Even though pickleball was invented in 1965, it has been gaining popularity very quickly since the early 2000s. Pickleball was the fastest-growing sport from 2019-2022. Pickleball is played both indoors and outdoors and has both singles and doubles. Though it resembles tennis, pickleball is played on a much smaller court and using solid-faced paddles and the rules differ from tennis as well. As with any sport, as the popularity grows, so do the injuries. Here are some of the injuries that can occur in pickleball and ways to prevent injury:
More and more health care providers are seeing an increase in “Boomeritis,” a term coined by Nicholas DiNubile in 1999, referring to the musculoskeletal injuries that the aging athlete in the baby boomer generation, 1946-1964, are experiencing. This group of athletes is the first generation to grow up exercising and continue exercising well into their 70s. The musculoskeletal injuries in Boomeritis include tendon, muscle, and ligament tears and stress fractures. While these injuries can happen at any age, physiologic changes with age make this generation more susceptible to developing these problems.
Have you ever paid attention to the amount of times you lift or handle your newborn child or toddler throughout the day? As a parent of two growing children under the age of two, I could not help but notice (and feel the effects of) the physical demands of my kids. The bulky-but-useful changing stations, running strollers, ergo-carriers, standing towers, and bassinets all require lifting and/or carrying the child while assisting them into some (not always desired but necessary) positions. You do what you must as parents, but how exactly are you getting the job done and at what orthopedic cost? Here is a list of some common overuse injuries as well as a few tips that may prevent them with just a few seconds of extra thought and planning!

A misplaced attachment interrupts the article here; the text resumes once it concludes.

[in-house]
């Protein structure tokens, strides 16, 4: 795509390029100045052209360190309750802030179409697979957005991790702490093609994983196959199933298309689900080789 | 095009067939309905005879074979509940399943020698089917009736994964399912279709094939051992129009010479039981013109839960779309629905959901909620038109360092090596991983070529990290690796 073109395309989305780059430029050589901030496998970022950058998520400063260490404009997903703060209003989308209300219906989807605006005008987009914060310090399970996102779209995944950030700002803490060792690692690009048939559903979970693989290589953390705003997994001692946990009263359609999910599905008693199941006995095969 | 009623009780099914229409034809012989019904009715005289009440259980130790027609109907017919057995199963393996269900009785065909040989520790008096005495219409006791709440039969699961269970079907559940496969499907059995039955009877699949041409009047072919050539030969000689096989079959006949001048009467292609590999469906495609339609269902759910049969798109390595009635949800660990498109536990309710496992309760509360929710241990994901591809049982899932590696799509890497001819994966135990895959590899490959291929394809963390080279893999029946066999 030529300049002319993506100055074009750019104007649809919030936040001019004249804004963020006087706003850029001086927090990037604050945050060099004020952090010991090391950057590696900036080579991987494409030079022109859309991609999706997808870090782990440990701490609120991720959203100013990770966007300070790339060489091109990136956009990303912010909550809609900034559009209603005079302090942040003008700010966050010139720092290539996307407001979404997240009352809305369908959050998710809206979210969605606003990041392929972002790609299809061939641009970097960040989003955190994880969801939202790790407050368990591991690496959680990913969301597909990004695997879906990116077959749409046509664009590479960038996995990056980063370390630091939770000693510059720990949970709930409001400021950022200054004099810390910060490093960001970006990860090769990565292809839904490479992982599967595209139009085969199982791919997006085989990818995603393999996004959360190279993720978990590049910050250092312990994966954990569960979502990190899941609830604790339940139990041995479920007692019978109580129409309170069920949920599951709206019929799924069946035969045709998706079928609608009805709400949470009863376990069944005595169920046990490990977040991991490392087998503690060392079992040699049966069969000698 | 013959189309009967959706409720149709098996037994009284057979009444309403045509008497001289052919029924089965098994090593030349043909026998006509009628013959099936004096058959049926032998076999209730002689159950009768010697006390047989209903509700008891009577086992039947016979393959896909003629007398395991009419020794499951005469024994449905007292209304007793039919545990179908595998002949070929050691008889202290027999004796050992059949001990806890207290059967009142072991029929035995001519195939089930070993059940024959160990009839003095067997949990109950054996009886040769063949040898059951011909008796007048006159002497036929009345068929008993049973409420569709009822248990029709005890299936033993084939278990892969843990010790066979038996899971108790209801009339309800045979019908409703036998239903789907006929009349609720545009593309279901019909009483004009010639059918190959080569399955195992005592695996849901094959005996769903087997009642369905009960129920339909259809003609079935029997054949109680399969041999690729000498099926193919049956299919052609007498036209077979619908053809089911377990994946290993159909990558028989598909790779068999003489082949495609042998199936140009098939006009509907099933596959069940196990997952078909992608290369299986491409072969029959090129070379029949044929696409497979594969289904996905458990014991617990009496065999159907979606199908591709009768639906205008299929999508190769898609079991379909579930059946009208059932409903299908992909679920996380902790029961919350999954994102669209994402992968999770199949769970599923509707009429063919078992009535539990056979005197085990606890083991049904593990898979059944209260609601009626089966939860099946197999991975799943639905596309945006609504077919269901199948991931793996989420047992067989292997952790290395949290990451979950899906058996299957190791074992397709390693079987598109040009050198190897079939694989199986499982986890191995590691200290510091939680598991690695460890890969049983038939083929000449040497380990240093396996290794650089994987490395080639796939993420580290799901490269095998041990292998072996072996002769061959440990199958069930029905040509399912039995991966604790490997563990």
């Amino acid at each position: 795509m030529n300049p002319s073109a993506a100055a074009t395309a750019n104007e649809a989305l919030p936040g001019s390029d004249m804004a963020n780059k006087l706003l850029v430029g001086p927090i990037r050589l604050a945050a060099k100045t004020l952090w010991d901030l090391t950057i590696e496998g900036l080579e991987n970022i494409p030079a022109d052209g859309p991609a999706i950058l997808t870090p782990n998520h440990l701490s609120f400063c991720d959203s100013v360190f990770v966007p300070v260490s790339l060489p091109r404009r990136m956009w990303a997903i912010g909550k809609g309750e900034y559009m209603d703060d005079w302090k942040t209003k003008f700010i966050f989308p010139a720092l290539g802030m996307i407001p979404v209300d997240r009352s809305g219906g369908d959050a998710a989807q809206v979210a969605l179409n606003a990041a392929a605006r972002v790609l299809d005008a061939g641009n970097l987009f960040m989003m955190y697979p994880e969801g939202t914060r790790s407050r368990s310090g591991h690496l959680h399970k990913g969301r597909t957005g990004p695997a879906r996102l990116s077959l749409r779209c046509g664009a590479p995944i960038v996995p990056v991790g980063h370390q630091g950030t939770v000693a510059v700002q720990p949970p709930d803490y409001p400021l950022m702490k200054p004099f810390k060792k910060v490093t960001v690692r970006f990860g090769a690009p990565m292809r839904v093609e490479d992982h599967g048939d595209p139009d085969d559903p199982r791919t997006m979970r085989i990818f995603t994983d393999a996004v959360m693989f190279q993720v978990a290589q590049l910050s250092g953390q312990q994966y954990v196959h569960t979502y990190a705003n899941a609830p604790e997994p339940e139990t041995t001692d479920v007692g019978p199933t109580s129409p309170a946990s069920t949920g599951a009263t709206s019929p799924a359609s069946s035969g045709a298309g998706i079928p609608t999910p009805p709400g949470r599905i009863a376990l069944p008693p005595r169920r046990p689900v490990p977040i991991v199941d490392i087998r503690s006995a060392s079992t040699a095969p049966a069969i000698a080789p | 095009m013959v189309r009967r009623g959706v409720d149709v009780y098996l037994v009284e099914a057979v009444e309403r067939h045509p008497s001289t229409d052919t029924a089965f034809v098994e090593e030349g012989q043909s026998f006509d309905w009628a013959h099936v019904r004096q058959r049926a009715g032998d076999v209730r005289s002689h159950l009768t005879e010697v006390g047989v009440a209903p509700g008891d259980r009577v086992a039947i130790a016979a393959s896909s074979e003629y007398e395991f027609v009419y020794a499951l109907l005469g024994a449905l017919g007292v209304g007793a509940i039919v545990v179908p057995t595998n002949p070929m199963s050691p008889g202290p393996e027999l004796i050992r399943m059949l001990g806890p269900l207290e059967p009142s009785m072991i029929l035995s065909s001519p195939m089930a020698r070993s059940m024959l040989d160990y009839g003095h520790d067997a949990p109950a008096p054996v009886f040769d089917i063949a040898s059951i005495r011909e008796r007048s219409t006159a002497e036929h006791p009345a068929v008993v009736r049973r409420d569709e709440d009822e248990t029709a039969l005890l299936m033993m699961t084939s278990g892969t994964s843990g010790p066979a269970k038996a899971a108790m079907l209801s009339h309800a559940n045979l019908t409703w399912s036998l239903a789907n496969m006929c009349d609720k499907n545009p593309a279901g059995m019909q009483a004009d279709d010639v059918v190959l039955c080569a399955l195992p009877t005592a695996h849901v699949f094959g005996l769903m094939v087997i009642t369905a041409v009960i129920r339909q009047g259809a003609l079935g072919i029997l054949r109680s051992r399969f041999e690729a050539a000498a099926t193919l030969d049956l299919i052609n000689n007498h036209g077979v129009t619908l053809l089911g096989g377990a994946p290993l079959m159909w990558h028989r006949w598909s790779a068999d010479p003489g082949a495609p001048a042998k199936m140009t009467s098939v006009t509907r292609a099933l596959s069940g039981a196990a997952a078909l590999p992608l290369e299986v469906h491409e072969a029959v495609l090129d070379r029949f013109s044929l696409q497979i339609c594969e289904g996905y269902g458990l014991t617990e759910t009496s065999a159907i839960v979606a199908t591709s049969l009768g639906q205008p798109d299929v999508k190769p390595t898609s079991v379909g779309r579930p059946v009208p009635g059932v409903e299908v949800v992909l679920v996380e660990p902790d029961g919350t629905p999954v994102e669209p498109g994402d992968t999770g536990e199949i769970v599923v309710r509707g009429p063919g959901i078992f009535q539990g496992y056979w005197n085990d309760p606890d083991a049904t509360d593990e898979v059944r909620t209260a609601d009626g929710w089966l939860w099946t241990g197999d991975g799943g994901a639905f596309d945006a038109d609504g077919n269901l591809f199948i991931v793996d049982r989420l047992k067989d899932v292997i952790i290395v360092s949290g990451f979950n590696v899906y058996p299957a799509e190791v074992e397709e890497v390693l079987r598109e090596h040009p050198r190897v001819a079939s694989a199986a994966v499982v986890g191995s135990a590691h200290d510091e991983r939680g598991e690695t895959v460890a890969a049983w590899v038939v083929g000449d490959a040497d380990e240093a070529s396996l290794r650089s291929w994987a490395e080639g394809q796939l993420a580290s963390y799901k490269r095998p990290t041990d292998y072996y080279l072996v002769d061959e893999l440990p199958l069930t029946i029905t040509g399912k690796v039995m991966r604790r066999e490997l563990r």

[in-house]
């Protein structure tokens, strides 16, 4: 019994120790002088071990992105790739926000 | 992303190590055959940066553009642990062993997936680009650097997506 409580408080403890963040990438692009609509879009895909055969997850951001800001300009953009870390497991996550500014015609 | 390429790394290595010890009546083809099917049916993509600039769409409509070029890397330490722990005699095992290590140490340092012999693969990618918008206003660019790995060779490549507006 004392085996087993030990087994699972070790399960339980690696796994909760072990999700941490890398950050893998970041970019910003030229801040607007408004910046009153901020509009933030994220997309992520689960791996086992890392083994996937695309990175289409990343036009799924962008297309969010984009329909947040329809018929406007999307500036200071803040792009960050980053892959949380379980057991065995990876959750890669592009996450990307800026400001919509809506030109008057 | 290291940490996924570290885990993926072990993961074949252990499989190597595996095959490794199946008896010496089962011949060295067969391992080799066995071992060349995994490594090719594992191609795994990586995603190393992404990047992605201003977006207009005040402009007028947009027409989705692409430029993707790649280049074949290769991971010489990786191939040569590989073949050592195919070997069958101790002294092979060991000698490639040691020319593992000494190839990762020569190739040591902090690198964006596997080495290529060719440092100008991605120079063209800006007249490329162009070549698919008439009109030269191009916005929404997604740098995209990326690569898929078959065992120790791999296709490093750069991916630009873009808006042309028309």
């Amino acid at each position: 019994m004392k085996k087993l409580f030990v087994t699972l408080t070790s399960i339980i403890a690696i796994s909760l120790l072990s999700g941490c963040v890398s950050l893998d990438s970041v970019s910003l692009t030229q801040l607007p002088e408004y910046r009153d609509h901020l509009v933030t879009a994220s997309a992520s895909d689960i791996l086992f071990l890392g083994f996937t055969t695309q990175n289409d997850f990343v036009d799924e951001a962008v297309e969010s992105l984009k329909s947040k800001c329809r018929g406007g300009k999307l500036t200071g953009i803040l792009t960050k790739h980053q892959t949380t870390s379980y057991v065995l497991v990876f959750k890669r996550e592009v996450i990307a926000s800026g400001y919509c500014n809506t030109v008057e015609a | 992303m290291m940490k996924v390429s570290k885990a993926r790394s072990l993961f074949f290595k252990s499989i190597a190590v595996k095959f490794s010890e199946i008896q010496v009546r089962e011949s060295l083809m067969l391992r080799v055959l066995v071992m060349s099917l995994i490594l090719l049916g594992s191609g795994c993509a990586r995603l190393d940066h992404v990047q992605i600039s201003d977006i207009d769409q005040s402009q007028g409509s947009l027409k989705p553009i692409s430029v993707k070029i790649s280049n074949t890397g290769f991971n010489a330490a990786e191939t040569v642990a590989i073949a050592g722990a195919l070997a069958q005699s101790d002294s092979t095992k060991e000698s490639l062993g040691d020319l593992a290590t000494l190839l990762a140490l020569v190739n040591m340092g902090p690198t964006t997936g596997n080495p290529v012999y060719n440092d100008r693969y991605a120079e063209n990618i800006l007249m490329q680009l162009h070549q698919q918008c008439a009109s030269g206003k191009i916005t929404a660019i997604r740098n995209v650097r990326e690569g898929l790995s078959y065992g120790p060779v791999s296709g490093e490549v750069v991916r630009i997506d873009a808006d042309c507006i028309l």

You may have heard of the conditions tennis elbow and golfer’s elbow, but did you know you can suffer from these conditions even if you don’t play either sport? Tennis elbow and golfer’s elbow can occur when there is inflammation, overuse or degeneration of the tendons at the elbow.
Hai Lam. Paul “sOAZ” Boyer. Clinton Loomis. While these names do not have the same mass recognition as popular athletes like Lebron James, Drew Brees, or even Mitch Trubisky, they certainly are recognized as the best in their sport. Not just any sport, but “esports,” if you will. Their offensive weapons aren’t balls, bats or sticks, but rather keyboards, headsets and hand-held controllers. Instead of defeating their opponent on an athletic field, their fields of play lie in the digital battlefields of games such as Defense of the Ancients (DOTA), League of Legends and Warcraft 3. These men were once at the height of their game. Veritable legends. Unfortunately their ascent into gaming immortality was cut short by upper extremity (UE) injuries from overuse and improper ergonomics.
Weekend warriors are those that complete vigorous workouts and recreational activities on weekends with minimal physical activity during the rest of the week.
Editor’s Note: Today’s post is written by Betsy Schack, OTR/L. Betsy is an occupational/hand therapist at Athletico Skokie and Athletico Park Ridge.
Does it seem like you can’t get through the day without having pain in your elbow? You go to lift your laundry basket, pull a door open, or even try to twist off the cap to your water bottle and feel pain or soreness. Elbow pain is one of the most common problems occupational/hand therapists treat. Two of the most common elbow diagnoses are tennis elbow and golfer’s elbow. Depending on the cause and location of your pain, it can be treated easily and effectively with a few simple steps. (more…)